Rothbard goes on to say that he would favor the students over the faculty, in part because the faculty are “to some extent a part of the state apparatus.” Applying this reasoning to Smith’s example of a public school, one could argue that the students (and to some extent, the faculty, although this can be negated by Rothbard’s state apparatus reasoning) are the homesteaders in this situation, given that they are using the school for the purpose of education (libertarian arguments as to the quality of this education notwithstanding). In such a scenario, the students (or someone acting on behalf of them) would be justified in removing from the premises someone who is being disruptive. As I alluded to earlier, this is in no way condoning the current state of compulsory public schooling, but such schools are supposed to be at least in theory about providing an education to children.
But wouldn’t using agents of the state to remove someone from a school still be in conflict with anarcho-capitalist theory? To a point, yes, given that the state itself is considered to be illegitimate. But such a scenario would be more analogous to state agents responding to an actual “victim” crime (such as robbery, murder, etc.) than the “crime” of crossing a national border without the state’s permission.
Accepting this line of reasoning would bring us to another question: wouldn’t this also mean that the state could act to keep out foreigners on behalf of its citizenry? I contend that the answer is no. The amount of barren, unimproved land within the United States is massive. Given that some mixing of labor or use is required to homestead land under Rothbardian theory, a random man in Iowa has no more claim to barren land in the southwest United States than does a random man in Guatemala. The issue of whether “net-taxpayers” have the right to government-owned land (which I’ve discussed in detail here, finding that such an argument is full of holes) is one of restitution (which would also be owed to victims of the state across the world, not just domestic net-taxpayers), not homesteading. There is no victim in a scenario where someone peacefully crosses through land that does not have a legitimate owner; the way to create a victim is to use violence against the person to prevent them from crossing.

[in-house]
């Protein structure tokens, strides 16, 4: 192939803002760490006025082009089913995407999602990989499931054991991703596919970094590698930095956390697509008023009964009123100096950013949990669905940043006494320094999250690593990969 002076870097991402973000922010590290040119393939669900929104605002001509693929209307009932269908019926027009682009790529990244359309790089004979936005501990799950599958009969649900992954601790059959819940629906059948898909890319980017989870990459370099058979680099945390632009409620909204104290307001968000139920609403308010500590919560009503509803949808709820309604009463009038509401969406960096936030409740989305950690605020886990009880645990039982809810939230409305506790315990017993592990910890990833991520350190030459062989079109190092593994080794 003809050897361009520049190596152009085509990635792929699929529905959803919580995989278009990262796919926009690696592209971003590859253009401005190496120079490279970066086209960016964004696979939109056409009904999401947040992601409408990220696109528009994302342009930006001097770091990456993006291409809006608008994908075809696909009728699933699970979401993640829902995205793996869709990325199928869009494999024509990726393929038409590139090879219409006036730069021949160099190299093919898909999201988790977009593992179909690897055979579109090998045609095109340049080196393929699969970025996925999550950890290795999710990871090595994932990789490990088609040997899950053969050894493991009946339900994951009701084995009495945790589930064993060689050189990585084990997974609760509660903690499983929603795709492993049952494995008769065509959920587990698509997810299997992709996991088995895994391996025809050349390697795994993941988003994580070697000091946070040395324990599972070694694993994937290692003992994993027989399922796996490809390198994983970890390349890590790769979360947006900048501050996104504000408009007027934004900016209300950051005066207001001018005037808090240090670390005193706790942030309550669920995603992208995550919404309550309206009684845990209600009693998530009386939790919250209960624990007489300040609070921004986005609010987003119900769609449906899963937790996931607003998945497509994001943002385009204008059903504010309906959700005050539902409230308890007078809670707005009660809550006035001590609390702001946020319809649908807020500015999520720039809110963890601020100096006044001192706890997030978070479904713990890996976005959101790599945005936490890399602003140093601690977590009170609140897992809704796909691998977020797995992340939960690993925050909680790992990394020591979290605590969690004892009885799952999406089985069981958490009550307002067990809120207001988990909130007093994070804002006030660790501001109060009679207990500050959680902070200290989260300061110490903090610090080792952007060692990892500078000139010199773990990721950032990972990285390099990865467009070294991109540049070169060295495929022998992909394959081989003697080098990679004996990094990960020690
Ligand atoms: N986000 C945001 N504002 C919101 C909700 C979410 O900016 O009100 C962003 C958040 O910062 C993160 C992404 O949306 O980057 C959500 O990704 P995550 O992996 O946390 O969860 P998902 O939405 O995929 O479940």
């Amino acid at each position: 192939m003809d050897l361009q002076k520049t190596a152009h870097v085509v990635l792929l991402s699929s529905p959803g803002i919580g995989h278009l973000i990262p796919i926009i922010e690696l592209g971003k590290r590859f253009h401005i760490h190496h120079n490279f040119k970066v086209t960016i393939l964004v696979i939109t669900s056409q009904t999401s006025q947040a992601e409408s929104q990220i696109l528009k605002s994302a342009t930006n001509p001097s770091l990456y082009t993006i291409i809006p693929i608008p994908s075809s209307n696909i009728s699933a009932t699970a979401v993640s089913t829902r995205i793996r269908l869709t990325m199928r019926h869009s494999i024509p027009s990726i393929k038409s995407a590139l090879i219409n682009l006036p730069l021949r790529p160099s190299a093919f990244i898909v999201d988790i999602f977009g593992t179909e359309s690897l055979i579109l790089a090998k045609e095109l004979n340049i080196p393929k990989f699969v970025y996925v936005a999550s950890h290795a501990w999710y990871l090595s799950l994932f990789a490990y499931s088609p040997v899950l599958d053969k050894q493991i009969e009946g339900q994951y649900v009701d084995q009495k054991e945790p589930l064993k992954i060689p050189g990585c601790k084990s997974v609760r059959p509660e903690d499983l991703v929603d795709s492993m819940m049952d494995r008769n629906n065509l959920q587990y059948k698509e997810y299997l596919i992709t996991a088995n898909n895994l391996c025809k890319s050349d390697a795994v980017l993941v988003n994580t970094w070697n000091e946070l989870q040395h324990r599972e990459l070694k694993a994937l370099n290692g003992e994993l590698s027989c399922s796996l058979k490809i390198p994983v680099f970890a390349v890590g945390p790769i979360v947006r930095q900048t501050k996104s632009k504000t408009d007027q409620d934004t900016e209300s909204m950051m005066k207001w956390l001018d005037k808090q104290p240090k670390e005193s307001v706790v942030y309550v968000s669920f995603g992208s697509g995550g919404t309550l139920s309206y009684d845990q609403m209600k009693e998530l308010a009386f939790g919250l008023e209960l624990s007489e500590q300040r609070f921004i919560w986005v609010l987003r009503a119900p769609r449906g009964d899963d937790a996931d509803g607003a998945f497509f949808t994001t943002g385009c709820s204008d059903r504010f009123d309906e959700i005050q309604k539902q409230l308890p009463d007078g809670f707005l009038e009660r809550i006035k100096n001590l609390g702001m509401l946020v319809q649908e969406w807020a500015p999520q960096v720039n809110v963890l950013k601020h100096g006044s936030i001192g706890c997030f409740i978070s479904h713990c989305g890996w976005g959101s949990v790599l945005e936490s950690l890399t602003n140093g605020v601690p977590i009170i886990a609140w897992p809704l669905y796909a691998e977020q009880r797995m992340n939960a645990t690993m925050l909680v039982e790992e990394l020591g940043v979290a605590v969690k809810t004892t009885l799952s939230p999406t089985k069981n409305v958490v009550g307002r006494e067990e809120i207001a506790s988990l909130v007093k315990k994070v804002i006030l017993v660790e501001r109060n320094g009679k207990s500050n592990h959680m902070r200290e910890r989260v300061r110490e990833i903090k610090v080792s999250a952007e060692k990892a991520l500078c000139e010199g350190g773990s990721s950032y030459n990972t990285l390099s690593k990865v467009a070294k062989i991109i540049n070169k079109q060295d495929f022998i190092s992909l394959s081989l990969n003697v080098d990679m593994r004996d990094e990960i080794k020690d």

One could try to stretch to make an argument that under “Confiscation and the Homestead Principle,” those currently enforcing immigration restrictions on the ground would at least have the right to the areas designated for legally crossing the border, but Rothbard’s contention that those who are part of the state apparatus are less deserving would seem to negate such a claim. Even if this were to be accepted, for the sake of argument, there would still be countless square miles of barren land throughout the border and within the United States that could not be considered to have already been homesteaded.
Throughout this article, I purposefully did not take a position on whether I agree with the Blockean or Rothbardian argument more, as I wanted to illustrate that there are multiple possible arguments that can be used to dismiss the claim that “immigration restriction can be libertarian because removing an unwanted guest from a public school can be libertarian.” I will say, however, that the argument that the state, while it exists, should act as if it were a private property owner (as put forward by Smith and others) is extremely dangerous. The entire point of anarcho-capitalist theory in the Rothbardian tradition is that the state is not a legitimate property owner but a “gang of thieves writ large.” An anarcho-capitalist acknowledging that fact, and then essentially ignoring it to say that we should pretend the state is not that while the state exists, is like saying that we should consider a fugitive serial killer to be a doctor helping out his victims with assisted suicide until he is captured. It is getting the theory right in the beginning and then proceeding to misapply it to the point where the spirit of what was said is ignored.
As I have attempted to illustrate, the idea that state immigration enforcement is justified from a libertarian standpoint by the “meth user in a public school” example is easily objectionable. Either the decision to remove the meth user from the school is a deviation from libertarian principles that in no way legitimizes other deviations as part of strict libertarian theory, or it is based in homesteading grounds upon which state immigration enforcement cannot stand. It is my hope that Smith and others who have made this argument move to abandon it in favor of the idea that state border enforcement should be opposed.